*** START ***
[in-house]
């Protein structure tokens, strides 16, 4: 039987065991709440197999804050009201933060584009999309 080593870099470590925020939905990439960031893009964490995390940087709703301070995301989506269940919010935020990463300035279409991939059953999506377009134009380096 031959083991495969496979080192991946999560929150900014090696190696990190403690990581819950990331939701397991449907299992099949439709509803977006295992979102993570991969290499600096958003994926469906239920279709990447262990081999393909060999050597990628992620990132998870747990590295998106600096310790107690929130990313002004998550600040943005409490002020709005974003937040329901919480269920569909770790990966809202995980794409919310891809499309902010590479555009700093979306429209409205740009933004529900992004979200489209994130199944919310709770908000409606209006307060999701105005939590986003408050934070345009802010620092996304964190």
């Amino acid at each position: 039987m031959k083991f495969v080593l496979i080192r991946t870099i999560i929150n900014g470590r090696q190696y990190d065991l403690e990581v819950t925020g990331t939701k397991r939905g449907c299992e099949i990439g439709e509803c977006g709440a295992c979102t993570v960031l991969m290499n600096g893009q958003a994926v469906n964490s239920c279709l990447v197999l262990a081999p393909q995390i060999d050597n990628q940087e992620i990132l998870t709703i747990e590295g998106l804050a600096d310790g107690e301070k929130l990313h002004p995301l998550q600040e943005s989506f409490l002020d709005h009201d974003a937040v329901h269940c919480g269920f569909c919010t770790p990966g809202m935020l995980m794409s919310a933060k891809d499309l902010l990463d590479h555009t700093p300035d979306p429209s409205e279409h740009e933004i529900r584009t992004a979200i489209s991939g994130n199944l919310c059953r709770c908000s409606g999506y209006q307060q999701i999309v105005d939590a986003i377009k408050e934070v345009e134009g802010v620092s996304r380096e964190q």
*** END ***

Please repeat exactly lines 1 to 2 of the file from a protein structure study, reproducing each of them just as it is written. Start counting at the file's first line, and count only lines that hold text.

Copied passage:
[in-house]
């Protein structure tokens, strides 16, 4: 039987065991709440197999804050009201933060584009999309 080593870099470590925020939905990439960031893009964490995390940087709703301070995301989506269940919010935020990463300035279409991939059953999506377009134009380096 031959083991495969496979080192991946999560929150900014090696190696990190403690990581819950990331939701397991449907299992099949439709509803977006295992979102993570991969290499600096958003994926469906239920279709990447262990081999393909060999050597990628992620990132998870747990590295998106600096310790107690929130990313002004998550600040943005409490002020709005974003937040329901919480269920569909770790990966809202995980794409919310891809499309902010590479555009700093979306429209409205740009933004529900992004979200489209994130199944919310709770908000409606209006307060999701105005939590986003408050934070345009802010620092996304964190």